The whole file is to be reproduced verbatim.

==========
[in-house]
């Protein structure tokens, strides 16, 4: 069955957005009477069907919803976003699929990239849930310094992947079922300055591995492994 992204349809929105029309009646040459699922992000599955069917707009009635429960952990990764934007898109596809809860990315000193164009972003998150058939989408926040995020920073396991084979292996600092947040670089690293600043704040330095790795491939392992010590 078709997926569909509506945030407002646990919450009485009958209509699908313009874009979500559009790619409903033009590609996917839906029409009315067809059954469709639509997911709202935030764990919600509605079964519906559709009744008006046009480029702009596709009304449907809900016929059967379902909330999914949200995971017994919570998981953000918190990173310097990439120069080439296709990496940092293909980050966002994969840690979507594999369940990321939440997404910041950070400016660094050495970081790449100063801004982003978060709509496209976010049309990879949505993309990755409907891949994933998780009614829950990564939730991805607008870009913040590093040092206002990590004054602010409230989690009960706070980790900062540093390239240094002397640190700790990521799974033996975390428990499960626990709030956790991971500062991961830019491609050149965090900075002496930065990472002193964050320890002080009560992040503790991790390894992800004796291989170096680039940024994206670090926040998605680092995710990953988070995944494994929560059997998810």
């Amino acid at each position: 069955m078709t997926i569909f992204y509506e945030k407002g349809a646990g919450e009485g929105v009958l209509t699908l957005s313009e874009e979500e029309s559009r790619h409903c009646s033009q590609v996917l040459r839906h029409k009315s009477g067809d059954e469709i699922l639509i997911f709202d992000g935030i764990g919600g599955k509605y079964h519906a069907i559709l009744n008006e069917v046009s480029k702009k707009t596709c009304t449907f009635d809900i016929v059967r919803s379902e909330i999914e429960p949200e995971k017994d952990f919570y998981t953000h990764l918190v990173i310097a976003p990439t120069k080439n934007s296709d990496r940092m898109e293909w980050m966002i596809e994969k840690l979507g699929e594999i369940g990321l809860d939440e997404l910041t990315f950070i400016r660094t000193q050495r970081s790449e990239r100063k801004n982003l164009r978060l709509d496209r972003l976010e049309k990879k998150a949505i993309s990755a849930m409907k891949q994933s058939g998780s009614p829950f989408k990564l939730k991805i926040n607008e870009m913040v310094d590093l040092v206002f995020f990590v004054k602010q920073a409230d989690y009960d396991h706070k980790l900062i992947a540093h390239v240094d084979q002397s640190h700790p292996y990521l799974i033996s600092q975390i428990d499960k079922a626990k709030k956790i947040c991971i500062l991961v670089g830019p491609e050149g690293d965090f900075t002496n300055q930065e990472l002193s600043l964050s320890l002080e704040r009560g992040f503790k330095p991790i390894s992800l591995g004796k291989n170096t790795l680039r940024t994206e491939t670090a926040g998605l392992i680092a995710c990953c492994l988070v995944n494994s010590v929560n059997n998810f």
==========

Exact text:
[in-house]
């Protein structure tokens, strides 16, 4: 069955957005009477069907919803976003699929990239849930310094992947079922300055591995492994 992204349809929105029309009646040459699922992000599955069917707009009635429960952990990764934007898109596809809860990315000193164009972003998150058939989408926040995020920073396991084979292996600092947040670089690293600043704040330095790795491939392992010590 078709997926569909509506945030407002646990919450009485009958209509699908313009874009979500559009790619409903033009590609996917839906029409009315067809059954469709639509997911709202935030764990919600509605079964519906559709009744008006046009480029702009596709009304449907809900016929059967379902909330999914949200995971017994919570998981953000918190990173310097990439120069080439296709990496940092293909980050966002994969840690979507594999369940990321939440997404910041950070400016660094050495970081790449100063801004982003978060709509496209976010049309990879949505993309990755409907891949994933998780009614829950990564939730991805607008870009913040590093040092206002990590004054602010409230989690009960706070980790900062540093390239240094002397640190700790990521799974033996975390428990499960626990709030956790991971500062991961830019491609050149965090900075002496930065990472002193964050320890002080009560992040503790991790390894992800004796291989170096680039940024994206670090926040998605680092995710990953988070995944494994929560059997998810």
């Amino acid at each position: 069955m078709t997926i569909f992204y509506e945030k407002g349809a646990g919450e009485g929105v009958l209509t699908l957005s313009e874009e979500e029309s559009r790619h409903c009646s033009q590609v996917l040459r839906h029409k009315s009477g067809d059954e469709i699922l639509i997911f709202d992000g935030i764990g919600g599955k509605y079964h519906a069907i559709l009744n008006e069917v046009s480029k702009k707009t596709c009304t449907f009635d809900i016929v059967r919803s379902e909330i999914e429960p949200e995971k017994d952990f919570y998981t953000h990764l918190v990173i310097a976003p990439t120069k080439n934007s296709d990496r940092m898109e293909w980050m966002i596809e994969k840690l979507g699929e594999i369940g990321l809860d939440e997404l910041t990315f950070i400016r660094t000193q050495r970081s790449e990239r100063k801004n982003l164009r978060l709509d496209r972003l976010e049309k990879k998150a949505i993309s990755a849930m409907k891949q994933s058939g998780s009614p829950f989408k990564l939730k991805i926040n607008e870009m913040v310094d590093l040092v206002f995020f990590v004054k602010q920073a409230d989690y009960d396991h706070k980790l900062i992947a540093h390239v240094d084979q002397s640190h700790p292996y990521l799974i033996s600092q975390i428990d499960k079922a626990k709030k956790i947040c991971i500062l991961v670089g830019p491609e050149g690293d965090f900075t002496n300055q930065e990472l002193s600043l964050s320890l002080e704040r009560g992040f503790k330095p991790i390894s992800l591995g004796k291989n170096t790795l680039r940024t994206e491939t670090a926040g998605l392992i680092a995710c990953c492994l988070v995944n494994s010590v929560n059997n998810f």